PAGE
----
First drive: 2012 Mercedes-Benz C63, CLS63 and SLS AMG in Abu Dhabi
As part of our re-acquaintance with the Mercedes-Benz brand, we were invited to the UAE leg of the 2011 AMG Performance Tour, held at the Yas Marina Circuit in Abu Dhabi. The deal was that we get to stay overnight at the fancy Yas Hotel, but before that, we were subjected to a brutal assault of the senses by a variety of Mercedes-Benz AMG models.
Of course, we’d be exaggerating if we called AMG cars “brutal”, considering they are designed to be cocoons of luxury with a big engine and some suspension bits thrown in. The line-up for the day included the 2012 editions of the C 63 AMG sedan, the C 63 AMG coupe, the CLS 63 AMG and even the SLS AMG. They even had Continental as a tyre sponsor, hinting at what’s to come. We also got a brief look at a parked SLS AMG Roadster which is set to debut soon in the GCC. And there were rides offered in the SLS AMG GT3 race-car as well.
The event was held in the evening as the sun was setting, and into the night. The idea was that this year’s feel would be different compared to last year’s morning event to give journalists some variety. Of course, we weren’t invited last year, but hey.
We started off by driving in a convoy of C 63 AMG cars to a big piece of tarmac, a skidpad if you will, where one section was flushed with water, and the rest of the area had a little course made up of cones. To complicate matters, we had to drive towards the big puddle at above 50 kph, and just before hitting the water, the rear wheels suddenly get hit by a “kick-plate”, making the car’s rear slide sideways as we entered the watery area.
After the first try where I was going sideways nearly 90 degrees before straightening out, the rest of the rounds were rather easy to get the car back into control. The trick was to leave the throttle completely while letting the stability control do its thing, so all I had to do was steer into the slide. Getting the steering angle right was easy too, because everything happens in slow-motion on the water. The coned part was fun too, as the rear of the car steps out ever-so-slightly when zig-zagging on the damp surface, although most of the turns were purely understeer.
The next event involved a few laps around part of the race-track with the C 63 AMG as well as the CLS 63 AMG. Out there, it’s hard to tell the difference between the two cars. Both offer up limited body roll around corners, good body control on S-curves, and great all-out power on the straights. The steering was sharp but not particularly full of feedback, while the brakes were competent but the pedal felt too light. The automatic gearbox seemed smart enough. We didn’t go all-out screeching around turns, mainly due to the instructor’s lead car keeping us in check. But even then, the cars made their weight felt.
To get the blood going even more, the pro-driven SLS AMG GT3 was driving on the same track as us, giving rides to other groups of journalists. So at times, we found ourselves being chased by an ear-splittingly loud racecar, only to be overtaken on the straights. Amazingly, the CLS 63 AMG almost seemed to keep up with the GT3 using sheer power.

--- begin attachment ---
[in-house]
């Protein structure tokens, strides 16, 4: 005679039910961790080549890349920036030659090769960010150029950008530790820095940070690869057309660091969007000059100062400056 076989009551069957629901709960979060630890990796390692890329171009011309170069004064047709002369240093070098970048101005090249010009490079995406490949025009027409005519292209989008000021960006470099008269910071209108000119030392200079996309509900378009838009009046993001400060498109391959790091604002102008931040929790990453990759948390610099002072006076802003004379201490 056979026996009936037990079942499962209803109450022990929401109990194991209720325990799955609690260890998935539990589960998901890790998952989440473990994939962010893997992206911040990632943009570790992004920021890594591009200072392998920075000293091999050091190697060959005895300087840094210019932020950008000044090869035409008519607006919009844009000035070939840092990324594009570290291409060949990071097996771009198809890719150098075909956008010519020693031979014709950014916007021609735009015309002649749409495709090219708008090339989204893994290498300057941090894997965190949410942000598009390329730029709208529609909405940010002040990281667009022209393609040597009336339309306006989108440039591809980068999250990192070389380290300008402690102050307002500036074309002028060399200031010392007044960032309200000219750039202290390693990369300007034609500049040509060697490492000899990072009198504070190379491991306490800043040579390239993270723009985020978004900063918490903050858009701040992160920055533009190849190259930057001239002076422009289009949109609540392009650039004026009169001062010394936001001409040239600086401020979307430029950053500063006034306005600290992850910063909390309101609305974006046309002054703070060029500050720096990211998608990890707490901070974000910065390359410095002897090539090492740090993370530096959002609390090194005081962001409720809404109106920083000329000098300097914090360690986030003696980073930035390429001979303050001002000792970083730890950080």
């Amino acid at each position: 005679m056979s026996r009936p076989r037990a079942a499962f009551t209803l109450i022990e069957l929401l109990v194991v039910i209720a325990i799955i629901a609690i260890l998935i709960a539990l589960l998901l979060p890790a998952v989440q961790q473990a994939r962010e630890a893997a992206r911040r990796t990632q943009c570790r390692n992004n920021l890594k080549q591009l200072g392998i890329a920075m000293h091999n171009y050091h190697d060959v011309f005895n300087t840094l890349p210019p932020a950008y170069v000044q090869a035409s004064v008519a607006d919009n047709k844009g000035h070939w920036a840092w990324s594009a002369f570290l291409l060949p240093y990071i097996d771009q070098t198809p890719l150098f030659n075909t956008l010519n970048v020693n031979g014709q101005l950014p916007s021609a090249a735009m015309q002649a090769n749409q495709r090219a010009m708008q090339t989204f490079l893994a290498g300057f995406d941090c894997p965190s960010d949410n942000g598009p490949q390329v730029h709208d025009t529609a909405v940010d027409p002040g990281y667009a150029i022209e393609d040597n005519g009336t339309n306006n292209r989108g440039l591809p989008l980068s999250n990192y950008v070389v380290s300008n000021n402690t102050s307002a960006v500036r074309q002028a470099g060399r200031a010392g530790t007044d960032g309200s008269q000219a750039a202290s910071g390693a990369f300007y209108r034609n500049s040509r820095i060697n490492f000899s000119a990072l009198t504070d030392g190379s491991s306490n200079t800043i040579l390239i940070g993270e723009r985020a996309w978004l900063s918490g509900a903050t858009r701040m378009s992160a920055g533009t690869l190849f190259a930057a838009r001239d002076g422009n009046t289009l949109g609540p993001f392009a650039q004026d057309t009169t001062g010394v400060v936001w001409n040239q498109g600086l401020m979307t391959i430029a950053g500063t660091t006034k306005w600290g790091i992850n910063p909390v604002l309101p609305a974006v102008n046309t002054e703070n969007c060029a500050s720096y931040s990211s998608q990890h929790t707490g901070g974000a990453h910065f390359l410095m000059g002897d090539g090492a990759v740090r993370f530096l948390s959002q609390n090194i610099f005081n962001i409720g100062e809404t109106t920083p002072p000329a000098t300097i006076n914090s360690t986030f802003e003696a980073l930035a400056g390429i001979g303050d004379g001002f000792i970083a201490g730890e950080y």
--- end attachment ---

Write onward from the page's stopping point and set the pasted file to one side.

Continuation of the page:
The event after that was designed to highlight the strengths of the CLS 63 AMG and the C 63 AMG, literally. It was all-out drag-racing, two cars at a time, with both cars fitted with the optional “Performance Package” that boosts power. We had to floor it along a set distance, and then brake as hard as possible to stop within a marked box. It’s always nice to stretch the legs on such big engines. But despite the C 63 and the CLS 63 hinting at having the same engine, the former is powered by the excellent 457 hp 6.2-litre V8 (boosted to 487 hp with the Performance pack), while the latter gets the new 525 hp 5.5-litre twin-turbo V8 (boosted to 557 hp here). So naturally, the CLS 63 was faster, though not by a whole lot.
Interestingly, this session also included a tight cone-laden course to drive through after the drag race. It highlighted the weight of the cars even more, as the cars understeered copiously, but with some carefully-timed braking, it was possible to minimise these effects and keep the cars within the cones. I managed to figure out the handling because we got to do it over and over, with no obvious wear-and-tear on the cars.
The last driving event was the one I was waiting for. We went out for a couple of laps in the 571 hp 6.2-litre SLS AMG, chasing an instructor’s C 63 AMG. Getting into the car was an experience in itself, required a certain technique to avoid pulling a muscle. Wearing helmets, my head barely cleared the gullwing doors once closed. The snug minimalist cockpit was impractical, as are all sports cars, but the SLS proved to be in a league of its own once on the track, compared to the “regular” AMG cars we drove earlier.
Even though it’s the same 6.2-litre V8 as in the C 63, it’s tuned differently, growls louder, and lets out a racecar-style “pop” on its super-quick automatic downshifts. I also felt immediately more confident on the turns with the SLS than I did with the heavier C 63 or CLS 63, as the exotic was much lower to the ground and had oodles more grip. It was point-and-shoot all the way, even if we drove nowhere near the limit. It’s unfortunate our time with the SLS was so limited, as it was easily the highlight of the day.
Our taste of the AMG cars reminded us of what happens when traditional luxury carmakers go all-out on the engineering front to create lightning-fast cars that double as luxury commuters by day. It is a speciality that the Germans seem to excel in.
Some event photos by Salma Sultana.